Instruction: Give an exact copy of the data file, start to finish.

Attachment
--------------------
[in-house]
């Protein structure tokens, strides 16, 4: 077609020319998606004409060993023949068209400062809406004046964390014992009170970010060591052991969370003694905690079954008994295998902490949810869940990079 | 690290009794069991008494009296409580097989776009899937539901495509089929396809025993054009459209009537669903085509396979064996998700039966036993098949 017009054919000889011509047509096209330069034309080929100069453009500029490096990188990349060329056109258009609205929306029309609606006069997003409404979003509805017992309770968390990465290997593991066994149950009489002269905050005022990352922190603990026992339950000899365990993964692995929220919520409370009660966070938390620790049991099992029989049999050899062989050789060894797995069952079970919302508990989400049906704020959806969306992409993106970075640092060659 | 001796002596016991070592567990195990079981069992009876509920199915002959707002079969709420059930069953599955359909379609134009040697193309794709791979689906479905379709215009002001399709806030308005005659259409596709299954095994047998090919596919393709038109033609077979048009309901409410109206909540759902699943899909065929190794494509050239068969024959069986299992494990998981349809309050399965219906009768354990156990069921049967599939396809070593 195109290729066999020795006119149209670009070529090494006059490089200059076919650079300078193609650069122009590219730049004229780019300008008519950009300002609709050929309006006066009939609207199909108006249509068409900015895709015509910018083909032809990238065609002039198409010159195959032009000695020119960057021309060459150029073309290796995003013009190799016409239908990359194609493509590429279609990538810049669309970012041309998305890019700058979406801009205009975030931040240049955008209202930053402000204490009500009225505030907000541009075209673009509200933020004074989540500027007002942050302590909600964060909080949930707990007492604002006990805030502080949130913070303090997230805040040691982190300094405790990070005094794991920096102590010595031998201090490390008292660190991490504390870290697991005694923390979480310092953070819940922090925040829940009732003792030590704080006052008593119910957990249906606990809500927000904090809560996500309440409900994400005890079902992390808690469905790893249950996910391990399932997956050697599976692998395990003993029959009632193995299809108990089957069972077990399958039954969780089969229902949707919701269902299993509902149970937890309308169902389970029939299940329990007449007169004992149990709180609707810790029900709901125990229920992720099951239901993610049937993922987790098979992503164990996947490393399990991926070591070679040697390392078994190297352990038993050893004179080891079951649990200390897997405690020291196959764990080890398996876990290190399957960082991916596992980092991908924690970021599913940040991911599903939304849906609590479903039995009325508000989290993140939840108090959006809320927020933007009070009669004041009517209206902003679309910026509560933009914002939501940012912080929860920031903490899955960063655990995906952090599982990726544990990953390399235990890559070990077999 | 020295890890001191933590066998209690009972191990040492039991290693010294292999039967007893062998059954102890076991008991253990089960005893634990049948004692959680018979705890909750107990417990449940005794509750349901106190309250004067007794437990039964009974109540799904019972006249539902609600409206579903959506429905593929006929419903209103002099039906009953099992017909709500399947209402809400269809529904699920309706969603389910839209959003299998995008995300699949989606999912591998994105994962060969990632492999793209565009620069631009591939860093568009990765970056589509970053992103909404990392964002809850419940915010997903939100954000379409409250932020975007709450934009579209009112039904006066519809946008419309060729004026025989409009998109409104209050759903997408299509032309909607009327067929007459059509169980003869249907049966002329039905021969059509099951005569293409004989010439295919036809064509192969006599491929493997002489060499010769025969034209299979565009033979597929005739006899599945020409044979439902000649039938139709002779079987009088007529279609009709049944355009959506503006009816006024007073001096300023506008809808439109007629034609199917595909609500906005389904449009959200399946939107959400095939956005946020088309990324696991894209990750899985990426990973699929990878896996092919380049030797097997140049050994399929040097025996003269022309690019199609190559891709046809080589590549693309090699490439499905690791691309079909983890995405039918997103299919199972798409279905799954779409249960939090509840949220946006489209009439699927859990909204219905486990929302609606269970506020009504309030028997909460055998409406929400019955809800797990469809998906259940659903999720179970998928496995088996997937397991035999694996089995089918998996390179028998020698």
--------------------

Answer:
[in-house]
């Protein structure tokens, strides 16, 4: 077609020319998606004409060993023949068209400062809406004046964390014992009170970010060591052991969370003694905690079954008994295998902490949810869940990079 | 690290009794069991008494009296409580097989776009899937539901495509089929396809025993054009459209009537669903085509396979064996998700039966036993098949 017009054919000889011509047509096209330069034309080929100069453009500029490096990188990349060329056109258009609205929306029309609606006069997003409404979003509805017992309770968390990465290997593991066994149950009489002269905050005022990352922190603990026992339950000899365990993964692995929220919520409370009660966070938390620790049991099992029989049999050899062989050789060894797995069952079970919302508990989400049906704020959806969306992409993106970075640092060659 | 001796002596016991070592567990195990079981069992009876509920199915002959707002079969709420059930069953599955359909379609134009040697193309794709791979689906479905379709215009002001399709806030308005005659259409596709299954095994047998090919596919393709038109033609077979048009309901409410109206909540759902699943899909065929190794494509050239068969024959069986299992494990998981349809309050399965219906009768354990156990069921049967599939396809070593 195109290729066999020795006119149209670009070529090494006059490089200059076919650079300078193609650069122009590219730049004229780019300008008519950009300002609709050929309006006066009939609207199909108006249509068409900015895709015509910018083909032809990238065609002039198409010159195959032009000695020119960057021309060459150029073309290796995003013009190799016409239908990359194609493509590429279609990538810049669309970012041309998305890019700058979406801009205009975030931040240049955008209202930053402000204490009500009225505030907000541009075209673009509200933020004074989540500027007002942050302590909600964060909080949930707990007492604002006990805030502080949130913070303090997230805040040691982190300094405790990070005094794991920096102590010595031998201090490390008292660190991490504390870290697991005694923390979480310092953070819940922090925040829940009732003792030590704080006052008593119910957990249906606990809500927000904090809560996500309440409900994400005890079902992390808690469905790893249950996910391990399932997956050697599976692998395990003993029959009632193995299809108990089957069972077990399958039954969780089969229902949707919701269902299993509902149970937890309308169902389970029939299940329990007449007169004992149990709180609707810790029900709901125990229920992720099951239901993610049937993922987790098979992503164990996947490393399990991926070591070679040697390392078994190297352990038993050893004179080891079951649990200390897997405690020291196959764990080890398996876990290190399957960082991916596992980092991908924690970021599913940040991911599903939304849906609590479903039995009325508000989290993140939840108090959006809320927020933007009070009669004041009517209206902003679309910026509560933009914002939501940012912080929860920031903490899955960063655990995906952090599982990726544990990953390399235990890559070990077999 | 020295890890001191933590066998209690009972191990040492039991290693010294292999039967007893062998059954102890076991008991253990089960005893634990049948004692959680018979705890909750107990417990449940005794509750349901106190309250004067007794437990039964009974109540799904019972006249539902609600409206579903959506429905593929006929419903209103002099039906009953099992017909709500399947209402809400269809529904699920309706969603389910839209959003299998995008995300699949989606999912591998994105994962060969990632492999793209565009620069631009591939860093568009990765970056589509970053992103909404990392964002809850419940915010997903939100954000379409409250932020975007709450934009579209009112039904006066519809946008419309060729004026025989409009998109409104209050759903997408299509032309909607009327067929007459059509169980003869249907049966002329039905021969059509099951005569293409004989010439295919036809064509192969006599491929493997002489060499010769025969034209299979565009033979597929005739006899599945020409044979439902000649039938139709002779079987009088007529279609009709049944355009959506503006009816006024007073001096300023506008809808439109007629034609199917595909609500906005389904449009959200399946939107959400095939956005946020088309990324696991894209990750899985990426990973699929990878896996092919380049030797097997140049050994399929040097025996003269022309690019199609190559891709046809080589590549693309090699490439499905690791691309079909983890995405039918997103299919199972798409279905799954779409249960939090509840949220946006489209009439699927859990909204219905486990929302609606269970506020009504309030028997909460055998409406929400019955809800797990469809998906259940659903999720179970998928496995088996997937397991035999694996089995089918998996390179028998020698």